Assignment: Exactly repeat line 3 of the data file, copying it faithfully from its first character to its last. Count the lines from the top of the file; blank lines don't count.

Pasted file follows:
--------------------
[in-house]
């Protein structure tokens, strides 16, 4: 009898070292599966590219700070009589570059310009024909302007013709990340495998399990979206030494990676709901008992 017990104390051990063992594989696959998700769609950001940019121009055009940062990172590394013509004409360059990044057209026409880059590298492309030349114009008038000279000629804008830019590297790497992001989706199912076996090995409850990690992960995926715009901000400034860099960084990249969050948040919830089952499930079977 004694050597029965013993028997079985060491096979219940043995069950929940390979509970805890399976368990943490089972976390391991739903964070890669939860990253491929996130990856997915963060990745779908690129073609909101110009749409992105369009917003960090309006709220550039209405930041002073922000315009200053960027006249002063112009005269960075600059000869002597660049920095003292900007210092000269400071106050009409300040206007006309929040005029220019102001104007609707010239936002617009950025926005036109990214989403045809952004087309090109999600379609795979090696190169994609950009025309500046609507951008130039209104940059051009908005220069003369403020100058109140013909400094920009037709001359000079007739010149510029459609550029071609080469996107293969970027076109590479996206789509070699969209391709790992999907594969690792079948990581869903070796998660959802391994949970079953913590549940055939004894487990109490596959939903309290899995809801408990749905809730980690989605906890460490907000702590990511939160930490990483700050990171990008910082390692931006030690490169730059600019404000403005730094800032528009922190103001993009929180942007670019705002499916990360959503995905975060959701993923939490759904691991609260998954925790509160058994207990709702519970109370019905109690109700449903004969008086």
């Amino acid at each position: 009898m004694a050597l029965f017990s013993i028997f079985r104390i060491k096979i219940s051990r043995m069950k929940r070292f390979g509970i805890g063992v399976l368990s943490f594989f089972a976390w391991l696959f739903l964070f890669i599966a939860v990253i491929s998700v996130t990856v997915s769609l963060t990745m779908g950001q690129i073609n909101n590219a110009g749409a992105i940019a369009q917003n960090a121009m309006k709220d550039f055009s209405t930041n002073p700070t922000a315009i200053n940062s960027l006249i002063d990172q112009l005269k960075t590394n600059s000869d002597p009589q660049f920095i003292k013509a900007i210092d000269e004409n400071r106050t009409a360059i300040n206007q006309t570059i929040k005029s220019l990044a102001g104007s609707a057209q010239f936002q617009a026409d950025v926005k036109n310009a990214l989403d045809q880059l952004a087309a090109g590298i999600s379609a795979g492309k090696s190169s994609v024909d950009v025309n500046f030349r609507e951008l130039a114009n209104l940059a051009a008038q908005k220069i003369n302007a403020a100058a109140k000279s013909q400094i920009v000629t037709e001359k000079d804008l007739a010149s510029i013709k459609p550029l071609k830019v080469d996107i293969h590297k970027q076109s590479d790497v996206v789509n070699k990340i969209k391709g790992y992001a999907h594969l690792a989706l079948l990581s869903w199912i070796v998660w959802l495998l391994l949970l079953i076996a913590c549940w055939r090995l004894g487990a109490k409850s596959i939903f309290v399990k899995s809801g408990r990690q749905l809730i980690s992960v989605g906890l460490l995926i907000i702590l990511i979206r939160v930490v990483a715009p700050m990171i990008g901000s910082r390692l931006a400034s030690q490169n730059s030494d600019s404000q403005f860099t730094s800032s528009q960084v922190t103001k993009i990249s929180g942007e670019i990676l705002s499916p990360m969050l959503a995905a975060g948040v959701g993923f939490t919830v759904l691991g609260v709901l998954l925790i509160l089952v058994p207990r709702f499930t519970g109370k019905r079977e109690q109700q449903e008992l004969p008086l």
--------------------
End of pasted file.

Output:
């Amino acid at each position: 009898m004694a050597l029965f017990s013993i028997f079985r104390i060491k096979i219940s051990r043995m069950k929940r070292f390979g509970i805890g063992v399976l368990s943490f594989f089972a976390w391991l696959f739903l964070f890669i599966a939860v990253i491929s998700v996130t990856v997915s769609l963060t990745m779908g950001q690129i073609n909101n590219a110009g749409a992105i940019a369009q917003n960090a121009m309006k709220d550039f055009s209405t930041n002073p700070t922000a315009i200053n940062s960027l006249i002063d990172q112009l005269k960075t590394n600059s000869d002597p009589q660049f920095i003292k013509a900007i210092d000269e004409n400071r106050t009409a360059i300040n206007q006309t570059i929040k005029s220019l990044a102001g104007s609707a057209q010239f936002q617009a026409d950025v926005k036109n310009a990214l989403d045809q880059l952004a087309a090109g590298i999600s379609a795979g492309k090696s190169s994609v024909d950009v025309n500046f030349r609507e951008l130039a114009n209104l940059a051009a008038q908005k220069i003369n302007a403020a100058a109140k000279s013909q400094i920009v000629t037709e001359k000079d804008l007739a010149s510029i013709k459609p550029l071609k830019v080469d996107i293969h590297k970027q076109s590479d790497v996206v789509n070699k990340i969209k391709g790992y992001a999907h594969l690792a989706l079948l990581s869903w199912i070796v998660w959802l495998l391994l949970l079953i076996a913590c549940w055939r090995l004894g487990a109490k409850s596959i939903f309290v399990k899995s809801g408990r990690q749905l809730i980690s992960v989605g906890l460490l995926i907000i702590l990511i979206r939160v930490v990483a715009p700050m990171i990008g901000s910082r390692l931006a400034s030690q490169n730059s030494d600019s404000q403005f860099t730094s800032s528009q960084v922190t103001k993009i990249s929180g942007e670019i990676l705002s499916p990360m969050l959503a995905a975060g948040v959701g993923f939490t919830v759904l691991g609260v709901l998954l925790i509160l089952v058994p207990r709702f499930t519970g109370k019905r079977e109690q109700q449903e008992l004969p008086l």